Solar and modern wind power started life as innovative but expensive possibilities. They held the promise of much lower costs, but only if developers could be supported and markets created that allowed production to be scaled up. Today, they are the cheapest forms of power generation.
More than 586 GW of solar and 622 GW of wind capacity have been installed globally, supporting almost five million jobs, in sectors which just 20 years ago were economic fledglings.
The question, now, is how to do this for low carbon hydrogen?
The UK’s Department for Business, Energy and Industrial Strategy published a study in August by consultants Frontier Economics looking at how best to support low carbon hydrogen, with the aim of getting production up and running in the 2020s.
The main options considered were:
to producers which covers the difference in cost between conventional high carbon hydrogen production and low carbon production methods.
so that whatever the production cost, companies are guaranteed a reasonable, controlled profit.
to use a certain proportion of hydrogen to meet their energy requirements. This would create market demand to which developers would respond.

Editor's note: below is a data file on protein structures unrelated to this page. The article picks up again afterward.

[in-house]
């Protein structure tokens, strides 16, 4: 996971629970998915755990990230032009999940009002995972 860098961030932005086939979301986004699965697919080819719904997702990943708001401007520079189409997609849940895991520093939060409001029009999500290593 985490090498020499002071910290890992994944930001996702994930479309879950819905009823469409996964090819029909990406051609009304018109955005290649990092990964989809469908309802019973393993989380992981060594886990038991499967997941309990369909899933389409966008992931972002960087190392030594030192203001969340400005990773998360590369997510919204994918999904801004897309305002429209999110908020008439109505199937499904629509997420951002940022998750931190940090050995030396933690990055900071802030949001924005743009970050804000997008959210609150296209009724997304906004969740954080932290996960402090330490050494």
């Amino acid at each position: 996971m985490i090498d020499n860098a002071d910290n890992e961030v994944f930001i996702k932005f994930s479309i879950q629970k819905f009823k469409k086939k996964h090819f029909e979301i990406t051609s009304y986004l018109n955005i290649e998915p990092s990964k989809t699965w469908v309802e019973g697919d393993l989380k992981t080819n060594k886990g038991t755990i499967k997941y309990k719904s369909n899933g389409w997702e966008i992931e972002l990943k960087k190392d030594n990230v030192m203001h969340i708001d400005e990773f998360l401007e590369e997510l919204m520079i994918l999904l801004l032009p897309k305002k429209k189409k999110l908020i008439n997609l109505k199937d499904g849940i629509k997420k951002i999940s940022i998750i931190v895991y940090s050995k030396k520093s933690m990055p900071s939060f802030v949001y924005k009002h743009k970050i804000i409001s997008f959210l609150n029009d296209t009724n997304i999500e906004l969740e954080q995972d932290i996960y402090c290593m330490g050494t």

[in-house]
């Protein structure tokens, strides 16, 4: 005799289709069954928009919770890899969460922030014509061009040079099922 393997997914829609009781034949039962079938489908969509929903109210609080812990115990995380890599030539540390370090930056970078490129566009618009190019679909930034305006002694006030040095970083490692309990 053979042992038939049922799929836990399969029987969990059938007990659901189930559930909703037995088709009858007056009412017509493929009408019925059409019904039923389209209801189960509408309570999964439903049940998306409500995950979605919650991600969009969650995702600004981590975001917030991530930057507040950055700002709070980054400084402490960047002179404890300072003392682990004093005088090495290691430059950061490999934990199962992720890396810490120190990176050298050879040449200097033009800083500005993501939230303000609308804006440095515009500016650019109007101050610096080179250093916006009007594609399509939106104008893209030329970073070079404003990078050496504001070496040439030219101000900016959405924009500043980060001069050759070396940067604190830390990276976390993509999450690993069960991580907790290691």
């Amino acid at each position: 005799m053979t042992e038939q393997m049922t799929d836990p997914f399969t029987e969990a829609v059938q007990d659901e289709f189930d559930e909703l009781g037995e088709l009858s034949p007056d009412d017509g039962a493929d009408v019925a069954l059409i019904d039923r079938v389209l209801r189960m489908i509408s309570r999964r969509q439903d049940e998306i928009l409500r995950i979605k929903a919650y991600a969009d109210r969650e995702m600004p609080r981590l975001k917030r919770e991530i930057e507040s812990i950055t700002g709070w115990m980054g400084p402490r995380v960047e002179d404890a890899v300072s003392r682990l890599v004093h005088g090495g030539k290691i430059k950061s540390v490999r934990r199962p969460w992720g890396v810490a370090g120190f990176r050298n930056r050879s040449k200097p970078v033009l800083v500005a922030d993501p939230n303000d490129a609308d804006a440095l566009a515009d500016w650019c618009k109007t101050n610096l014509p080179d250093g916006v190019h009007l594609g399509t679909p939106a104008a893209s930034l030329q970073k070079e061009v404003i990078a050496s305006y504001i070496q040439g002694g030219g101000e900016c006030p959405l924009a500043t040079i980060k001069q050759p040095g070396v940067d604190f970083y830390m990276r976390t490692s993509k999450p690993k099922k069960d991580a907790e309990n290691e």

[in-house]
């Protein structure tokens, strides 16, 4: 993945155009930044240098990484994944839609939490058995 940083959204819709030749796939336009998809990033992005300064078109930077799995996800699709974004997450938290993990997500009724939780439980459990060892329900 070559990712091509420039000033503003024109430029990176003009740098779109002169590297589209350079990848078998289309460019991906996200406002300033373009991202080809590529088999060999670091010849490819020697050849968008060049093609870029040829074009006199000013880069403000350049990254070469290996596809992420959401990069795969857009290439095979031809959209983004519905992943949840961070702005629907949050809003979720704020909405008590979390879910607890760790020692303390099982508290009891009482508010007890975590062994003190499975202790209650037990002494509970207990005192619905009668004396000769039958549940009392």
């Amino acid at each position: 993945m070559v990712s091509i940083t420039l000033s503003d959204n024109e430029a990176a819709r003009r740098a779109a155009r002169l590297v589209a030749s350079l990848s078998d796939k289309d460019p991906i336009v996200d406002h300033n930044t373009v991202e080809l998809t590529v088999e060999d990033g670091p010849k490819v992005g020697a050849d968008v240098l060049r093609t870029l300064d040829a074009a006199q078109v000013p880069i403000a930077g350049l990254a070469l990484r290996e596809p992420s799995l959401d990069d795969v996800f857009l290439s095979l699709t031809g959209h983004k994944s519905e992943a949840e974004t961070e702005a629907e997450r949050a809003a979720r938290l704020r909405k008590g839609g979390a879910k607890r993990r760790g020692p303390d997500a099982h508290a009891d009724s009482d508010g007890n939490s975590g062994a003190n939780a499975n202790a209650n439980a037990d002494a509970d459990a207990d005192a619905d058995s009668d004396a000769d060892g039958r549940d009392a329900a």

to end-users to reduce emissions, which again should create demand for low carbon hydrogen.
Each model has its own pros and cons.
The study found that obligations and end-user subsidies might not give investors sufficient confidence, in part because such schemes are open to policy changes, which reduces investment certainty. In addition, they may not limit the potential costs to taxpayers and end-users. The report recommends instead a regulated return model, a contractual approach, or a hybrid of the two.
The report also makes more detailed recommendations. It advocates a ‘split payment’ system, so that producers are incentivised to produce efficiently only when there is demand.
In addition, a ‘split revenue stabilisation model’ should be applied. This sounds complicated, but in fact has proven very successful in the offshore wind sector, which expects to be building new offshore wind farms subsidy-free in the early 2020s. Under this model, a contract for difference (CfD) is agreed with a strike price. If prices turn out to be lower than the strike price, the developer’s income is topped up, if prices are higher than the strike price, the developer pays the difference back to the state.
This has two core advantages: the developer has revenue certainty, which reduces the cost of borrowing, and taxpayers’ exposure is capped. Moreover, the report says, ideally, the level of support will be set through an auction process. This again draws on the offshore wind experience. Auctions involve competitive bidding and only the lowest bids for a set amount of capacity are accepted. This guarantees tax payers get the best deal possible, but also puts pressure on developers to innovate and reduce costs in order to win future auctions.
Photo credit: BEIS